3. Your “want” will likely bring about change, new obstacles, and also a truckload of chaos.   Perhaps number 3 needs no explanation.  Celebrate, and hold on tight.
4. It might not always “feel” right.  And now, it’s time for my favorite John Steinbeck quote.   “And don’t worry about losing. If it is right, it happens—The main thing is not to hurry. Nothing good gets away.”  
 
Don’t panic if, after you’ve reached your goal, you’re still feeling unsettled.  It doesn’t mean your new position in life isn’t “right.”  It just means that Numbers 1 and 3 hold true.  Don’t give up.  
5. People will be really, really good and also really, really weird.  Humans are strange animals.  Chances are, the people you encounter are going to want to talk to you about your outstanding, new accomplishment.
How was graduation? 
When do you close on your house? 
Do you like your new co-workers?
People will come out of the woodwork to love and serve you well.  It’s fantastic.  Really.
And then come the weirdos.  I had two people publicly ask me if my pregnancy was planned. That calls for an enthusiastic “yes”…but why even ask such a personal question in a room full of people?  It was awkward!
Be prepared to have a few odd encounters as you share your news.
How much was your raise?  
Is your boss single?  
Has anyone ever died in your new house?  
Try to approach these situations with as much humility and grace as possible.
6. Don’t get distracted by the question, “Why?”  
Why did it take so long for me to find a spouse?  
Why didn’t we get the first house we made an offer on?  
Why was I overlooked for the promotion the first time?  
You  might find out the answer in the near future…or you might not ever know. Try not to let the mystery that is “the past” distract you from the joy you’re surely experiencing now!
7. I hate to spoil the ending for you, but everything is going to be ok.
If you’re dealing with a nasty case of “Number 4,” again, don’t panic.  Maybe your new boss is being standoffish.  Maybe there’s more traffic in your new neighborhood than you initially realized.  There are a million different reasons to be nervous or disappointed when change comes about.  Stay the course.  
 
The best advice I ever received came from my sister (via Dr. Phil, haha).  
 
“Always play the ‘what if’ game until the end.” 
 
What if…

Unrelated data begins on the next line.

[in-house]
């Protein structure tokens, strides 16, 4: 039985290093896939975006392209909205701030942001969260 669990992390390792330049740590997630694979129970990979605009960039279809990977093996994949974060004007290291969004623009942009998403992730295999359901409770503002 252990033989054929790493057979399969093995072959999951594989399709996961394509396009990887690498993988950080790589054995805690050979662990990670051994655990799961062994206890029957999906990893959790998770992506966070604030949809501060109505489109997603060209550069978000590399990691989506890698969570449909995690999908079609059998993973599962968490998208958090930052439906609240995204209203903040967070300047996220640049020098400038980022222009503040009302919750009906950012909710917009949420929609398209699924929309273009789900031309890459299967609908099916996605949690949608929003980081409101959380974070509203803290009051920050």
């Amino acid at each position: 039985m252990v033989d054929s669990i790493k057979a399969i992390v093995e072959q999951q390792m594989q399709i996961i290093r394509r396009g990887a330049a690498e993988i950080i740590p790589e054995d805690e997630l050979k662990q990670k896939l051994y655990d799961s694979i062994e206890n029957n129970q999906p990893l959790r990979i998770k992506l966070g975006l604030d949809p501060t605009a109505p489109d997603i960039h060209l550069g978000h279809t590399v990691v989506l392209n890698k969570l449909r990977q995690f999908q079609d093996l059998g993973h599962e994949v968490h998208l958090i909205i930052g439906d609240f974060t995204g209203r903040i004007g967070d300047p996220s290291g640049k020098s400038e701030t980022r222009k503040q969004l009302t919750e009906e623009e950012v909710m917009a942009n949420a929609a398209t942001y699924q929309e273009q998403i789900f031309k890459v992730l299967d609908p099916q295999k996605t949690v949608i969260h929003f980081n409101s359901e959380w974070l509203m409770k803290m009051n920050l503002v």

I’m unhappy at my new job?  Be professional.  Give it a chance, but keep in mind, you can always find another one!  
 
We didn’t choose the right neighborhood? Live with it for a while.  If you’re still unhappy, move on to greener pastures.   
 
Are you currently in the waiting season, or have you seen your way out of it?  What did you learn?  We wanna hear all about it!  
 
I wish you the best of luck in all your new endeavors.   
 
Love and nothing good gets away, 
 
Holly 

Seven Everythings I’ve Learned from My Dad

Eating ice cream. Circa 1984.

Eating ice cream with my dad. Circa 1984.

I’m starting a series called “Seven Everythings I’ve Learned.”  Here I’ll feature seven “everythings” {because . . . blog name}  I’ve learned from various people and experiences.  I’ll also feature guests posts from people I find intriguing.   I figured since Father’s Day is today, it was only fitting for my first post in this category to be what I’ve learned from my dad.

I don’t remember my father ever sitting me down and saying, “Courtney, when you grow up, you need to do X, Y, and Z.”  Rachel Cruze teaches when it comes to parenting, “more is caught than taught,” and that is exactly how it’s been with Papa Jack.  He never had to sit me down and have such talks—he was teaching me by my observations.

1. Live Below Your Means

Daddy/Daughter dance at my wedding.

Daddy/Daughter dance at my wedding . . . that he paid for.

My dad is cheap frugal.  Every trip to the grocery store results in him asking for rain checks on discounted sold out items.  He will politely argue with cashier if he was shorted even a penny.   And I was mortified whenever he would make me scalp tickets at KU basketball games so we could get better seats on the cheap.   We never drove new cars, rarely went on vacations (other than visiting family), and the only beverage I was allowed to order at a restaurant was water.